Perhaps one of the world’s most unique and expansive examples of adaptive reuse, the Massachusetts Museum of Contemporary Art (MASS MoCA) is a true lesson in the value of time and patience. The conversion of a decaying 13-acre industrial complex into America’s largest contemporary art museum sounded like a lofty goal, but designers at Bruner/Cott were able to make this dream a reality. Acentech was selected by the architect to provide acoustics consulting services for the third and final phase of this project, which included massive gallery spaces and a live performance venue.

The nature of a museum is to offer artists and the public a space to connect, to reflect on the world both internally and externally. One of the most common ways to elicit introspection within a museum is to offer peace and quiet to allow the art speak for itself. Yet, within MASS MoCA, creating a tranquil environment proved a true challenge. Since this set of buildings originally stood to manufacture printed fabric, serenity was not a primary concern in its construction.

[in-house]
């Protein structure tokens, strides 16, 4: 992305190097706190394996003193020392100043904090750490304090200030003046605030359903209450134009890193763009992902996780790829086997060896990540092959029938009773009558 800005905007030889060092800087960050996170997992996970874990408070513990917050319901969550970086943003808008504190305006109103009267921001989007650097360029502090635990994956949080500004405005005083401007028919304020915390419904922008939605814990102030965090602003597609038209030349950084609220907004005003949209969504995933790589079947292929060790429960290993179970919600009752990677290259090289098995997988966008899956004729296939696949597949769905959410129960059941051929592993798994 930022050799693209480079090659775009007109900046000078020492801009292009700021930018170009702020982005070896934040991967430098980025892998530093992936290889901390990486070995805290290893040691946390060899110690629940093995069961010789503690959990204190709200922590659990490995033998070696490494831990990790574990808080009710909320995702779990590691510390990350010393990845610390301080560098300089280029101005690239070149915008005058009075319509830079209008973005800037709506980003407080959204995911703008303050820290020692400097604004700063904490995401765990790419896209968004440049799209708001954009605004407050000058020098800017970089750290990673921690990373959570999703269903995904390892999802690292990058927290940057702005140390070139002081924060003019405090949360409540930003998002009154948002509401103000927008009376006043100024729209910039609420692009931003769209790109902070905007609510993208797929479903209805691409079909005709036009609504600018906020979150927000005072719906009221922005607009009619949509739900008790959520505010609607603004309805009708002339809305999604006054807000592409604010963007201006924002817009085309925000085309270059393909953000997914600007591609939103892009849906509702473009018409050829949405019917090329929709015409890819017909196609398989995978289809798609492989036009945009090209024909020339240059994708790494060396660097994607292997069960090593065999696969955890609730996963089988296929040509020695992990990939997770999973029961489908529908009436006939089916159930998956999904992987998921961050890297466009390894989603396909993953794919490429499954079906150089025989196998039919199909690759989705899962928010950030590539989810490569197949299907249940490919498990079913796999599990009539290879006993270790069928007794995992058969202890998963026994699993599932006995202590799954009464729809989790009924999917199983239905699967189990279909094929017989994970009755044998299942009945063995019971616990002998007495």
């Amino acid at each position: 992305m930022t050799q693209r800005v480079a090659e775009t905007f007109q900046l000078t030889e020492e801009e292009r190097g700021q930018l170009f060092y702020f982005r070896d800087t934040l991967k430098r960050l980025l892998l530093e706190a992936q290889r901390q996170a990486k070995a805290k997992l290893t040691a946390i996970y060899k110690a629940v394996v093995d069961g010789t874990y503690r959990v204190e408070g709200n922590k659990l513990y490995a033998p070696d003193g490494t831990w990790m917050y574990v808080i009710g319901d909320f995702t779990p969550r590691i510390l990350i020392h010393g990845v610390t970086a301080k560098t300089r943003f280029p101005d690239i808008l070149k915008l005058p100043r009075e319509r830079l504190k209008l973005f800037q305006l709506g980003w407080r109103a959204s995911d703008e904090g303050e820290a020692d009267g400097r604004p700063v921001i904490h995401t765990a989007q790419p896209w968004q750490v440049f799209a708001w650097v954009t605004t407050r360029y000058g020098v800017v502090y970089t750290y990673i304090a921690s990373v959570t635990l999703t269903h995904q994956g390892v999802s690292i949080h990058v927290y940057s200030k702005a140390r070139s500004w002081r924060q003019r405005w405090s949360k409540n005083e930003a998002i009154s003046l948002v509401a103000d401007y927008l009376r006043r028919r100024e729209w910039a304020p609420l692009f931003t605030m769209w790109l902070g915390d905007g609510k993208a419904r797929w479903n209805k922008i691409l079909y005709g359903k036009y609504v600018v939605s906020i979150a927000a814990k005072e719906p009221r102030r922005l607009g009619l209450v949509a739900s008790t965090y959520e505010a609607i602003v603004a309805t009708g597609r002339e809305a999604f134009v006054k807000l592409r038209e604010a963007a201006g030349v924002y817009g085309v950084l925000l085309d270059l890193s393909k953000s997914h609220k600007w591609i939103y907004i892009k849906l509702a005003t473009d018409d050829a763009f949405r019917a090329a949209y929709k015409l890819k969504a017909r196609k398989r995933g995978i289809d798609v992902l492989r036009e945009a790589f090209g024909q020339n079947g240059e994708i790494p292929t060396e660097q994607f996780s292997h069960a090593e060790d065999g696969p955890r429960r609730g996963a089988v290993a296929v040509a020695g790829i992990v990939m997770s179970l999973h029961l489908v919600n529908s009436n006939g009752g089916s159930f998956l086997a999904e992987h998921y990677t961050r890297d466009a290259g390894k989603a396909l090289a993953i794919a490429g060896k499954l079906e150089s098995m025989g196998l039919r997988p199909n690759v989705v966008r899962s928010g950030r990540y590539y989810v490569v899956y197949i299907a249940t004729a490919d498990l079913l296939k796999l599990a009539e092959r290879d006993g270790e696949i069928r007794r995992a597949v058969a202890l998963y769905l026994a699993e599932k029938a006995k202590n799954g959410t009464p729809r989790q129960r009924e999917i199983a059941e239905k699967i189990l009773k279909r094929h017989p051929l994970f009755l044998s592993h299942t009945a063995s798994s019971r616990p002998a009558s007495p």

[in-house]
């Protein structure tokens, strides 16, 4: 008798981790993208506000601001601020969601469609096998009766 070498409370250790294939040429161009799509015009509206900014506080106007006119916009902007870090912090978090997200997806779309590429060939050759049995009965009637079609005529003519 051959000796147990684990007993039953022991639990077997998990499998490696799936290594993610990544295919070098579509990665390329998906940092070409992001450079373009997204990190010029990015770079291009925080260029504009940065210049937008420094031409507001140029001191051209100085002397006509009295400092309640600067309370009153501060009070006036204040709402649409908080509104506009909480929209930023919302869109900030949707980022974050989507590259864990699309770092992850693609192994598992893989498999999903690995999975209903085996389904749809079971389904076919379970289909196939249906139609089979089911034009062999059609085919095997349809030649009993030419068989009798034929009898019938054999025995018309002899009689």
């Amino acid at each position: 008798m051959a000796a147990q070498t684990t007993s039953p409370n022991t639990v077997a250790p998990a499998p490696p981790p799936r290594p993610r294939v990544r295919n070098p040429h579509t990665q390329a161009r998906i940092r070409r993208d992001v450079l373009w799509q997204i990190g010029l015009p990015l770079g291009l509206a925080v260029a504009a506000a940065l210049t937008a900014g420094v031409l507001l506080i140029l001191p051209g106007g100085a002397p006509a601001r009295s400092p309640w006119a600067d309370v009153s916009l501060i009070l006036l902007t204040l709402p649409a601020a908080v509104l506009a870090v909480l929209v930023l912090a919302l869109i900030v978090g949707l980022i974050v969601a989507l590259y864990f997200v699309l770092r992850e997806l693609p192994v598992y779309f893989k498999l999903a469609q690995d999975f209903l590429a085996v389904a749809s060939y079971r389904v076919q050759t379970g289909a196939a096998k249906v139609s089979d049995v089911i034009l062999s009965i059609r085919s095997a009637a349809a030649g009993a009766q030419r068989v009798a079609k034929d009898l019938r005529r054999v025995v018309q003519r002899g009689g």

The mill building aesthetic, at first glance, seemed at odds with the space-intensive methods acoustics consultants would typically recommend for sound control within such large spaces. Mechanical system noise and vibration mitigation was a high priority, since improperly calibrated ventilation and plumbing systems can create a lot of noise in large, empty spaces. Acentech’s consultants borrowed from their experience in mill building residential projects for alternative methods. This approach also helped with sound isolation design between the live performance venue and the rest of the gallery spaces on campus. Using thoughtful collaboration with designers, Acentech was able to provide proper guidance on reverberation control without sacrificing the dramatic contrast between the museum’s massive art installations and their industrial backdrop.

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